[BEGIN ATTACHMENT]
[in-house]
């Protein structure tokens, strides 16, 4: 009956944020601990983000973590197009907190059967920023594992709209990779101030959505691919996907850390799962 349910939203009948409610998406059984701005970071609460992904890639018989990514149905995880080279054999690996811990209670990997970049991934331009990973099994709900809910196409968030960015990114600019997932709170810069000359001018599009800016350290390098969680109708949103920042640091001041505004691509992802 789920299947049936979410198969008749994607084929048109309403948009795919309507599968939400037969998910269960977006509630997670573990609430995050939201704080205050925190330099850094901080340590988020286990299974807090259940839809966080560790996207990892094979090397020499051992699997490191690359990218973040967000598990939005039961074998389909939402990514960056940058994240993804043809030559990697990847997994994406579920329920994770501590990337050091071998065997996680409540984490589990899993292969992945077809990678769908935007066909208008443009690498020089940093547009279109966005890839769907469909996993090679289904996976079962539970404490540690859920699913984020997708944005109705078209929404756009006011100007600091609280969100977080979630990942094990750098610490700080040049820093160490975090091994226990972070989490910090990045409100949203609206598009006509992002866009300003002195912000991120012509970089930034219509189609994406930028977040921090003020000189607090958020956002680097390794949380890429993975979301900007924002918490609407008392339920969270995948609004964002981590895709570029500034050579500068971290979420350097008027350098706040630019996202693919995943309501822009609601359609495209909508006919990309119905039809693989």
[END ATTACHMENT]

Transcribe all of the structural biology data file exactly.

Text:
[in-house]
């Protein structure tokens, strides 16, 4: 009956944020601990983000973590197009907190059967920023594992709209990779101030959505691919996907850390799962 349910939203009948409610998406059984701005970071609460992904890639018989990514149905995880080279054999690996811990209670990997970049991934331009990973099994709900809910196409968030960015990114600019997932709170810069000359001018599009800016350290390098969680109708949103920042640091001041505004691509992802 789920299947049936979410198969008749994607084929048109309403948009795919309507599968939400037969998910269960977006509630997670573990609430995050939201704080205050925190330099850094901080340590988020286990299974807090259940839809966080560790996207990892094979090397020499051992699997490191690359990218973040967000598990939005039961074998389909939402990514960056940058994240993804043809030559990697990847997994994406579920329920994770501590990337050091071998065997996680409540984490589990899993292969992945077809990678769908935007066909208008443009690498020089940093547009279109966005890839769907469909996993090679289904996976079962539970404490540690859920699913984020997708944005109705078209929404756009006011100007600091609280969100977080979630990942094990750098610490700080040049820093160490975090091994226990972070989490910090990045409100949203609206598009006509992002866009300003002195912000991120012509970089930034219509189609994406930028977040921090003020000189607090958020956002680097390794949380890429993975979301900007924002918490609407008392339920969270995948609004964002981590895709570029500034050579500068971290979420350097008027350098706040630019996202693919995943309501822009609601359609495209909508006919990309119905039809693989």